|The brilliantly early screwballism of Jingling Johnson by Walter "Brad" Bradford|
(courtesy of Allan Holtz's American newspaper Comics: An Encyclopedic Reference Guide)
The concept for Brad Bradford's Jingling Johnson (1907-1911) seems tremendously appealing to a screwballer like me. Johnson appears to only be able to communicate in rhymes -- often nonsense verses. In each strip, his poetic expression comically escalates as his audience's disfavor also increases, resulting in a climactic clash.
Thanks to Allan Holtz for discovering the work of Bradford. I learned about Bradford in Holtz's great new book, American Newspaper Comics: An Encyclopedic Reference Guide, which I highly recommend to any comics researcher. You can learn more about Bradford in this post on Holtz's Stripper's Guide blog.
Here's a few more Jingling Johnsons (which, I must admit, are highly addictive), harvested from microfilm. These appear to be reprints that appeared in a Texas newspaper in the early 1920s. Hard to read, but worth your time (many thanks to Daniel McKiernan for cleaning these up):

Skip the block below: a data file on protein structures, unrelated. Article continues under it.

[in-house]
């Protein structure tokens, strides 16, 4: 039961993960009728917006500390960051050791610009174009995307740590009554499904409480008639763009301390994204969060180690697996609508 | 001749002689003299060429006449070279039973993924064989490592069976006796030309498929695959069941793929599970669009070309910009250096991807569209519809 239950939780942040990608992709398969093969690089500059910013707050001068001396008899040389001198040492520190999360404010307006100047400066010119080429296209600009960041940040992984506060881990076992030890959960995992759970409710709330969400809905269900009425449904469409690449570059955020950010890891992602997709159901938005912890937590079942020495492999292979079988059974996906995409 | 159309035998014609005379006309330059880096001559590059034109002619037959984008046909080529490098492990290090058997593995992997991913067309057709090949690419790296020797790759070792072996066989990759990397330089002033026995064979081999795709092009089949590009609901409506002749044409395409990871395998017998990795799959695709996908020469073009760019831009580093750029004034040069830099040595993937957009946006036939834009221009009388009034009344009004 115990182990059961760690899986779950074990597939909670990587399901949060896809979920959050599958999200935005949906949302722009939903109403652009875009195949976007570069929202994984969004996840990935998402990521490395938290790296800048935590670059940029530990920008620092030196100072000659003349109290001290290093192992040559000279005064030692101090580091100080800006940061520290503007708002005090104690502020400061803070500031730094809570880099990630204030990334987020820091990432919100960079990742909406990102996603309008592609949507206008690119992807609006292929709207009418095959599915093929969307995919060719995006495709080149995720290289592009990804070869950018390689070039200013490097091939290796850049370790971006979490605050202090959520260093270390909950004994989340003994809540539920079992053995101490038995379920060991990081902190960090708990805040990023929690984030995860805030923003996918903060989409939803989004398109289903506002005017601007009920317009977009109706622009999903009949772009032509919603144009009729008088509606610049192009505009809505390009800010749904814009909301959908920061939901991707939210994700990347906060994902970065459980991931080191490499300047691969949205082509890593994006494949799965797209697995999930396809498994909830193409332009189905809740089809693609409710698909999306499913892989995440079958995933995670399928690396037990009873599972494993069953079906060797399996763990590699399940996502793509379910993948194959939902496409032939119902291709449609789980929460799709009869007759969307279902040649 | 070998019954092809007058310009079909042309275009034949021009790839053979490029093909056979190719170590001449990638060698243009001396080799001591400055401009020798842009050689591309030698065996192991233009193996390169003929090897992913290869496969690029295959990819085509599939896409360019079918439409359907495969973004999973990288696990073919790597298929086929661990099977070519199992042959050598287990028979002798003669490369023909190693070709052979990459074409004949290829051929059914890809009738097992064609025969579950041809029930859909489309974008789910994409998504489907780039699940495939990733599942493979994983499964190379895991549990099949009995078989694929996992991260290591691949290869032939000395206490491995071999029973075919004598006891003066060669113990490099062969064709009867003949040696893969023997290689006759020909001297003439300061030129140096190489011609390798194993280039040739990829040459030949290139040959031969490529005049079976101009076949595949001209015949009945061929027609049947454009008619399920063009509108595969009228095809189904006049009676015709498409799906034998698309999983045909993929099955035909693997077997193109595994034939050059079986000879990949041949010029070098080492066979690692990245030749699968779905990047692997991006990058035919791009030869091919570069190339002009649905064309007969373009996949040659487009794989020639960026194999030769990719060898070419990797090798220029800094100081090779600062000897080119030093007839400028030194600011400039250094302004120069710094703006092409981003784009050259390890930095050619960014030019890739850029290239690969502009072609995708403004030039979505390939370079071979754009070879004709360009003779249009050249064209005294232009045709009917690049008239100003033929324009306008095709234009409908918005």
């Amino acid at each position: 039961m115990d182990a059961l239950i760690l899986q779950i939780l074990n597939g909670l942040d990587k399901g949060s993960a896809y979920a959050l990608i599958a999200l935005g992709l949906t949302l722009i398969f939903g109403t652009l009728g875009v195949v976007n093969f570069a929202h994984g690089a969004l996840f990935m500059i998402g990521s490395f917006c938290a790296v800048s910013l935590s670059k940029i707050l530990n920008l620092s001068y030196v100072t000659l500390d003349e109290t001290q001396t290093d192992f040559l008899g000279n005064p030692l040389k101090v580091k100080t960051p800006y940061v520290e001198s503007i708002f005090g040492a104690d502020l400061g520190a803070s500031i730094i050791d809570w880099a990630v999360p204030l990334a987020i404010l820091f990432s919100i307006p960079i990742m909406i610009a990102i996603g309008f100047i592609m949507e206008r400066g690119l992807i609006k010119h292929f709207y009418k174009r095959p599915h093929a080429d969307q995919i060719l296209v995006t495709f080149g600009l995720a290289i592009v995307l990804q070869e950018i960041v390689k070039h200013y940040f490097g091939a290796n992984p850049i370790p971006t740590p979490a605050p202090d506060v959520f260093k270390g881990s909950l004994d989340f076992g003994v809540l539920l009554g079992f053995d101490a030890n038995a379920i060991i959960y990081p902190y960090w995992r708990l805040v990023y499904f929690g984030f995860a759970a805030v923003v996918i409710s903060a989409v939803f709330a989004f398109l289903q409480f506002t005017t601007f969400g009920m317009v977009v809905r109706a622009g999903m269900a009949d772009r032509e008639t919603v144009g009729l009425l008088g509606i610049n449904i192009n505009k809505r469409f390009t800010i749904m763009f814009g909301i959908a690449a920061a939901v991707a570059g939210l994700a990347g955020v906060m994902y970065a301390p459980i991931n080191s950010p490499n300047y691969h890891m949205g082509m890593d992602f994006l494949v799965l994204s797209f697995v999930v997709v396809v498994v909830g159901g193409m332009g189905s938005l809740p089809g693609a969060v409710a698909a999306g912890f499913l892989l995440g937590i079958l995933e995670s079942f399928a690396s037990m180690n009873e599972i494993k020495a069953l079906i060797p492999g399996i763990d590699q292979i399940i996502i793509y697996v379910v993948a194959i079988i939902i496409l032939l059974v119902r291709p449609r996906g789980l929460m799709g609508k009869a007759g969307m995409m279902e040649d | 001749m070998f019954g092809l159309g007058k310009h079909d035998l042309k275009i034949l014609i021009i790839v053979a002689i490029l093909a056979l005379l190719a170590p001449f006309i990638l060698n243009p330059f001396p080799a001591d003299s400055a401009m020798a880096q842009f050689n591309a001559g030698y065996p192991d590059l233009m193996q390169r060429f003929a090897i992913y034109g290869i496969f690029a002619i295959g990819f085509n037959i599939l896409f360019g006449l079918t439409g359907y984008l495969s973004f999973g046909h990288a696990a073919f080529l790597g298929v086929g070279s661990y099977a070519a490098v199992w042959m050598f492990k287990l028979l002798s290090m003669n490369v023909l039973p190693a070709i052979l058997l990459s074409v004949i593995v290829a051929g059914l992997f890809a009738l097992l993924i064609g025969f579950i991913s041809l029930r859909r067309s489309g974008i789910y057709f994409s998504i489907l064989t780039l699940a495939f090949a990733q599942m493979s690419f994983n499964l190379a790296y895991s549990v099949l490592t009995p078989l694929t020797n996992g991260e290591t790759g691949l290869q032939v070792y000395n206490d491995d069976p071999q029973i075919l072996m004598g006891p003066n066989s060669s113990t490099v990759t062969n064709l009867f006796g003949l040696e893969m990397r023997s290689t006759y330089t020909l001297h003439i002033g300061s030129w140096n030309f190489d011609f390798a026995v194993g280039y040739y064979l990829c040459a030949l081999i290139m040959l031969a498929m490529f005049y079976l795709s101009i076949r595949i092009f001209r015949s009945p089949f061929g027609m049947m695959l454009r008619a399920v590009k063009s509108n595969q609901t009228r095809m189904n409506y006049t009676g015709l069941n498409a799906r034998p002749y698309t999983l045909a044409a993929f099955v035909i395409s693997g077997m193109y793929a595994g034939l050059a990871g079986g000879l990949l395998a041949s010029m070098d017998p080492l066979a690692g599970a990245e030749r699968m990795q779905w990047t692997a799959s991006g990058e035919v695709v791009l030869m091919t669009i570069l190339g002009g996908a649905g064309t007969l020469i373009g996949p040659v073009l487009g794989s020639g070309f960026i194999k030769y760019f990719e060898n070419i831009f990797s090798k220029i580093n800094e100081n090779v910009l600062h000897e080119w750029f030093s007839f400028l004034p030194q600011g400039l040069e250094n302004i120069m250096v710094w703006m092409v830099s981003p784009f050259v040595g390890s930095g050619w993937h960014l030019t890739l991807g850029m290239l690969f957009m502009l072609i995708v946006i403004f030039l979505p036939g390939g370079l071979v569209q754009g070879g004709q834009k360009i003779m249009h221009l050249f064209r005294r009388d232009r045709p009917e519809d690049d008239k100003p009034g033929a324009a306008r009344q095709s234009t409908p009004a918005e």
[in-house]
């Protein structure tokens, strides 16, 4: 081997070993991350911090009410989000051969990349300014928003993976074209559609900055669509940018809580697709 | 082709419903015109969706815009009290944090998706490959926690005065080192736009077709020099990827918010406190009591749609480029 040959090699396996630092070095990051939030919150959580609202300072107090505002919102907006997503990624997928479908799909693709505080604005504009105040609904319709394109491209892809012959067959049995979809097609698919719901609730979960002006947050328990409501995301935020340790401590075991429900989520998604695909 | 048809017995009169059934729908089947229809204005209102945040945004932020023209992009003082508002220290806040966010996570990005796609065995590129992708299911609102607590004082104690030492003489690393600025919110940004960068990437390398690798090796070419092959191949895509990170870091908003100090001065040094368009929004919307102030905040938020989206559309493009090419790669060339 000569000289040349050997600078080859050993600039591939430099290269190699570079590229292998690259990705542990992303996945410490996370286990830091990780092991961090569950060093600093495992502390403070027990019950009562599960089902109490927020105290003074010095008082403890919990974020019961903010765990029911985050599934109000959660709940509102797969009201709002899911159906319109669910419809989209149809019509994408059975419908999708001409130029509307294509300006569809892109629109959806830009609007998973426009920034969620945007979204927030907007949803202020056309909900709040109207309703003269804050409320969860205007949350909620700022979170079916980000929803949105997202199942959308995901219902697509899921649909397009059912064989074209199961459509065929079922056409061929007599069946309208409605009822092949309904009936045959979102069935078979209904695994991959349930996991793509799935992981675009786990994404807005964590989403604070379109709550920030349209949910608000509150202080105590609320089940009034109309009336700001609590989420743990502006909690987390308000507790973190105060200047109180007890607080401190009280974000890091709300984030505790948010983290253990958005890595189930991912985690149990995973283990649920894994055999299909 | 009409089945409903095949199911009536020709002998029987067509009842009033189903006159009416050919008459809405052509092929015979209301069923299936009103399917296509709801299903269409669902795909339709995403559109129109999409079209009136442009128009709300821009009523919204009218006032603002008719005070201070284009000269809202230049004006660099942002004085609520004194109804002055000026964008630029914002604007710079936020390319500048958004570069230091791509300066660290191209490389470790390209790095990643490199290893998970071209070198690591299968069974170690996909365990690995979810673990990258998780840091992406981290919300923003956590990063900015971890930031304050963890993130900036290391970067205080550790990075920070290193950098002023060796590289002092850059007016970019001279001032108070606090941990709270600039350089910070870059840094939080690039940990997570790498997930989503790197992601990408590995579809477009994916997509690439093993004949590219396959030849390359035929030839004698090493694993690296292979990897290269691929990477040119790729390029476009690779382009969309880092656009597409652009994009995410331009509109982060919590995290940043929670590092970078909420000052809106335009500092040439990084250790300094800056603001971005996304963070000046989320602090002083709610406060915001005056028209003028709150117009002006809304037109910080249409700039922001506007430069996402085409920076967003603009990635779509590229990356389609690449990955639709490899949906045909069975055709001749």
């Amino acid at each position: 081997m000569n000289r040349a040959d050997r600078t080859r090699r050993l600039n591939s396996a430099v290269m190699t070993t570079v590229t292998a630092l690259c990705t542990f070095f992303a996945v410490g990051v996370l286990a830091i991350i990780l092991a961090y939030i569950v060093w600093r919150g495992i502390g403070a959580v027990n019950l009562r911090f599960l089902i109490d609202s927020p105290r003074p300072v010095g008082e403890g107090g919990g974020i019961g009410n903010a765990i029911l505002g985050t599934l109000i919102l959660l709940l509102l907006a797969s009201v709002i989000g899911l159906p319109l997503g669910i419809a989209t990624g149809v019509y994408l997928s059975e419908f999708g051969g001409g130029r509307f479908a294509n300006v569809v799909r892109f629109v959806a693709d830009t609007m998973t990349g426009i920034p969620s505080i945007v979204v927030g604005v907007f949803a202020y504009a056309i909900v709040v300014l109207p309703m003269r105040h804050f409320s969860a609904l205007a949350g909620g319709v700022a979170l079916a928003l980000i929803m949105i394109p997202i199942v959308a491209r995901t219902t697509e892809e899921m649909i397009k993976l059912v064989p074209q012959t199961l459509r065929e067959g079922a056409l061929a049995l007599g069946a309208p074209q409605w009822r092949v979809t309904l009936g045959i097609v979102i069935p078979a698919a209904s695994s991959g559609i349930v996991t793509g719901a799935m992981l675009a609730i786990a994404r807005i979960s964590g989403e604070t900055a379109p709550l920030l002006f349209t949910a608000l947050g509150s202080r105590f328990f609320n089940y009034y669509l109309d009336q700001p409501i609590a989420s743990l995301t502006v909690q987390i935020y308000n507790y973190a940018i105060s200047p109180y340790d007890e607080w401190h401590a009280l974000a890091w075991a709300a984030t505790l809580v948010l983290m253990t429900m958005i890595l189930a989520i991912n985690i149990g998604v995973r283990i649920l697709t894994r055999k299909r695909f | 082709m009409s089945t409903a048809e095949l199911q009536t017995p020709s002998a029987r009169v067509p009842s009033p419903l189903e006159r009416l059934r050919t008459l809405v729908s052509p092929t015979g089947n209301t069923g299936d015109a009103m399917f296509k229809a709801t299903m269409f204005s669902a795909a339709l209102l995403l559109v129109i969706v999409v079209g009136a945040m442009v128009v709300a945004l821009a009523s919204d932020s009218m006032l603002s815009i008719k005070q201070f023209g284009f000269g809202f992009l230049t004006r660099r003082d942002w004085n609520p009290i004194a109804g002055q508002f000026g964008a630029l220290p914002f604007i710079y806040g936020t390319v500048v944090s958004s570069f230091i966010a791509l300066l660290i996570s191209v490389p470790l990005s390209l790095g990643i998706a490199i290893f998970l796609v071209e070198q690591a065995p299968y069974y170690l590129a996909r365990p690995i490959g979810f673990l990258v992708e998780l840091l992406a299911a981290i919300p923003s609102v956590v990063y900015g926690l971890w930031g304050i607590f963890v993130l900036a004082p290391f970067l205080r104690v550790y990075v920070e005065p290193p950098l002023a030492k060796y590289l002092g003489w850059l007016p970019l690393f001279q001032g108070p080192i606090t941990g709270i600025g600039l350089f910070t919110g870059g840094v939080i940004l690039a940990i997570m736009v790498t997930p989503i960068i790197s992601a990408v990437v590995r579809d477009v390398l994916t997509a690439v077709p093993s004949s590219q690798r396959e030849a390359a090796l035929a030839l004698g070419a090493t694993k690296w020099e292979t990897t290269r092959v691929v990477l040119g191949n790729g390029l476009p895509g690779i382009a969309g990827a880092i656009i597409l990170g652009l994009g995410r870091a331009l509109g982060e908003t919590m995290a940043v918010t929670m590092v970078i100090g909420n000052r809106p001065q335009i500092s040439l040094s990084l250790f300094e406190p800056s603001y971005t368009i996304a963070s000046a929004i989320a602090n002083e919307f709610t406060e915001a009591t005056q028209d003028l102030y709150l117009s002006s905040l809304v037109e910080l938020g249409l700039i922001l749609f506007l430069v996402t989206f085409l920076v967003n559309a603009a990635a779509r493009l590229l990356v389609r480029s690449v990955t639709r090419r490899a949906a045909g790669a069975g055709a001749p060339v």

Bradford had a large cast of screwball characters in the numerous strips he did for the North American Syndicate. He sometimes crossed his characters between strips, as in the next example, which includes Doctor Domehead, who had a strip of his own for a few months a couple of years prior to Jingling Johnson..
This last example is a particular tour de force, as we see that Jingling Johnson's entire family suffers from the rhyming obsession, turning a family picnic into an exercise in insanity! The picnic ends in conflict as "family meetings often do." A bit of wisdom about family dynamics is at the core of this screwball comic. The cross-eyed characters resemble Milt Gross' comics. The episode ends with a self-reference: " the comic artist needs the coin."
There's much more to Brad Bradford's comics. More soon!
Forgive me this brief post today
I fear I am under the weather
When I am well cucumbers will shout hooray
and I will once again delight in the hamster feather
That is all,
Screwball Tumey Paul